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Breast Enlargement in Boys

What is breast enlargement in boys?

Breast enlargement in boys is also called gynecomastia. It is most common early in puberty. A boy may notice that his breast is tender and that a small area of tissue can be felt beneath his nipple. Usually this change is mild but sometimes the breast gets bigger and starts looking like a female breast.

What is the cause?

Male bodies have both testosterone and estrogen hormones. Men usually have more testosterone than estrogen. Breast enlargement in boys may be caused by a temporary imbalance of estrogen hormones during puberty.

Medicines used to treat depression, seizures, and other problems may also cause breast enlargement. Tell your healthcare provider about any medicines or supplements your son is taking.

What are the symptoms?

Symptoms may include:

  • Swollen breasts
  • Breast tenderness

How is it diagnosed?

Your healthcare provider will examine your child and check for other conditions that might be a reason for development of the breasts. In some cases your child may have blood tests

How is it treated?

In most cases no treatment is needed. The tenderness usually lasts for just a few months and then goes away. The breasts usually get smaller. The condition seldom lasts longer than 2 years. It is rare for this condition to reach the point where your son is embarrassed about his breasts.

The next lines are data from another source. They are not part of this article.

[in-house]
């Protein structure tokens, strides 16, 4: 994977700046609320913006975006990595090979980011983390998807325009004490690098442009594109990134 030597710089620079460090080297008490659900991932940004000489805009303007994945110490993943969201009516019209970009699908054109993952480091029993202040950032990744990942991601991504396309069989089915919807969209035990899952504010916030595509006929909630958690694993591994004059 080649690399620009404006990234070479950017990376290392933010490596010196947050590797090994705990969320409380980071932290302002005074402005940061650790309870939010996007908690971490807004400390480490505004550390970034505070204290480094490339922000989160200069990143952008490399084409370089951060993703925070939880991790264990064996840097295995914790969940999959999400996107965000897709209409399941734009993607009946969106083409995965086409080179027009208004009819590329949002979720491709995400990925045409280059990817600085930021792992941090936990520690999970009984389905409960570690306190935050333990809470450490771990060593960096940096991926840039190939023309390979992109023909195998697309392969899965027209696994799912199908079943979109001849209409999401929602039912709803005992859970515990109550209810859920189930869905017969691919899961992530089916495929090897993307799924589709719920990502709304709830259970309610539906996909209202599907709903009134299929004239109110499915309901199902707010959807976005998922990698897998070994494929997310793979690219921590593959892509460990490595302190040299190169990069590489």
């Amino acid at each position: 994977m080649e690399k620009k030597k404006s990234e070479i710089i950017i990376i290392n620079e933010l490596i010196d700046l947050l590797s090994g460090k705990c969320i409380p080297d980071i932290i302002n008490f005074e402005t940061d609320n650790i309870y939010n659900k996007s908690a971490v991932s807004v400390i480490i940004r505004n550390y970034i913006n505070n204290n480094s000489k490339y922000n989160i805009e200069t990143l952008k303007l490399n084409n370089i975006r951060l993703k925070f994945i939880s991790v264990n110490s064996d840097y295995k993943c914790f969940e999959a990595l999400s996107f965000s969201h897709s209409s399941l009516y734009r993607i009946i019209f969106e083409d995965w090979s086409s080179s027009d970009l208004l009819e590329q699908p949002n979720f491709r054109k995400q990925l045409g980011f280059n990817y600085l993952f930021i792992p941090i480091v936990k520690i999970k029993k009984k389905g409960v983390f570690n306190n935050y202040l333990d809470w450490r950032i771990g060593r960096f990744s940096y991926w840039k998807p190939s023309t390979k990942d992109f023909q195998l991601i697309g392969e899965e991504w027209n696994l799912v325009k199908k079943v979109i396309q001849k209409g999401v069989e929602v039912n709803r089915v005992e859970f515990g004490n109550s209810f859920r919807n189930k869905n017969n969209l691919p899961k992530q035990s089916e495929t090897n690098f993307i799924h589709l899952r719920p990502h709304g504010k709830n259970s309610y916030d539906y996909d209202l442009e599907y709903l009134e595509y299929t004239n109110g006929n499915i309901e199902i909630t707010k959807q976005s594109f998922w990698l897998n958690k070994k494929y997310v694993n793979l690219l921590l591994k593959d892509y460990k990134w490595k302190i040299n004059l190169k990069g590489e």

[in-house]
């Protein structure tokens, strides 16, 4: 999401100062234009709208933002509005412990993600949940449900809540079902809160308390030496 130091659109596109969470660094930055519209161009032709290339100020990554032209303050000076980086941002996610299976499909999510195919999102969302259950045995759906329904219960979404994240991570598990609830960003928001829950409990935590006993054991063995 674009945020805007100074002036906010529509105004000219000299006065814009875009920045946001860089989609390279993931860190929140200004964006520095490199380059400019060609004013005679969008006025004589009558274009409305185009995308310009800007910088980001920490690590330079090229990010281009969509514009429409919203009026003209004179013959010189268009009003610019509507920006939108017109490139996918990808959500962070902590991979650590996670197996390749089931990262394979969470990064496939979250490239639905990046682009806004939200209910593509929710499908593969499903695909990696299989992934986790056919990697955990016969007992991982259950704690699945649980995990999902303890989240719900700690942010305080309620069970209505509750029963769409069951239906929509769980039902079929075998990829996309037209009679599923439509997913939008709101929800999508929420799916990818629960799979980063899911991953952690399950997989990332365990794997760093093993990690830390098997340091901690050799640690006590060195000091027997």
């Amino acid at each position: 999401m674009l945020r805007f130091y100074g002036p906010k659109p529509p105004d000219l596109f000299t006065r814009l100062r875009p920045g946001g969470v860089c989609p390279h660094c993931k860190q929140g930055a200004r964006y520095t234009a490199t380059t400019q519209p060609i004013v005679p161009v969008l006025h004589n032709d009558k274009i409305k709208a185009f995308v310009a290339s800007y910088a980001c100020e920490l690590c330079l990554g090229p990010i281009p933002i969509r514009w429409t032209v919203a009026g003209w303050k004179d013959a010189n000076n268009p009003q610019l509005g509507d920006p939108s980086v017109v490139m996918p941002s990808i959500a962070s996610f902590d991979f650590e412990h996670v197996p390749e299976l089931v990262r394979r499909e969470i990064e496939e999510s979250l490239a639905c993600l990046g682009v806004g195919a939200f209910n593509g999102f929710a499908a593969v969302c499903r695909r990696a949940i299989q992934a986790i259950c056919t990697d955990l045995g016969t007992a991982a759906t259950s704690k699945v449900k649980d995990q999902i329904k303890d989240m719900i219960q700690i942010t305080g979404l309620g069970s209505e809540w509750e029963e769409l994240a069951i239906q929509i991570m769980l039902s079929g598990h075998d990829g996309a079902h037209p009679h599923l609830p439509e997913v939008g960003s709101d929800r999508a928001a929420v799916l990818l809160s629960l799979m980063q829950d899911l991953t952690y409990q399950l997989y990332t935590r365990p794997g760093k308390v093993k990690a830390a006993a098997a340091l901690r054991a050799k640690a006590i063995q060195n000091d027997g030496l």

If a boy’s breasts are very big (greater than 2 inches, or 5 centimeters, in diameter), possible treatments may include changing medicines that cause the problem, hormone therapy, or surgery.

How can I help take care of my child?

Loose clothing may be more comfortable for your son than tightly fitting shirts.

Ask your healthcare provider:

  • How long it will take your child to recover from this condition
  • What symptoms or problems you should watch for and what to do if your child has them

Make sure you know when you should bring your child back for a checkup.

Written by Robert M. Brayden, MD, Professor of Clinical Pediatrics, University of Colorado School of Medicine.
Pediatric Advisor 2019.4 published by Change Healthcare.
Last modified: 2016-05-11
Last reviewed: 2018-05-09
This content is reviewed periodically and is subject to change as new health information becomes available. The information is intended to inform and educate and is not a replacement for medical evaluation, advice, diagnosis or treatment by a healthcare professional.
© 2018 Change Healthcare LLC and/or one of its subsidiaries
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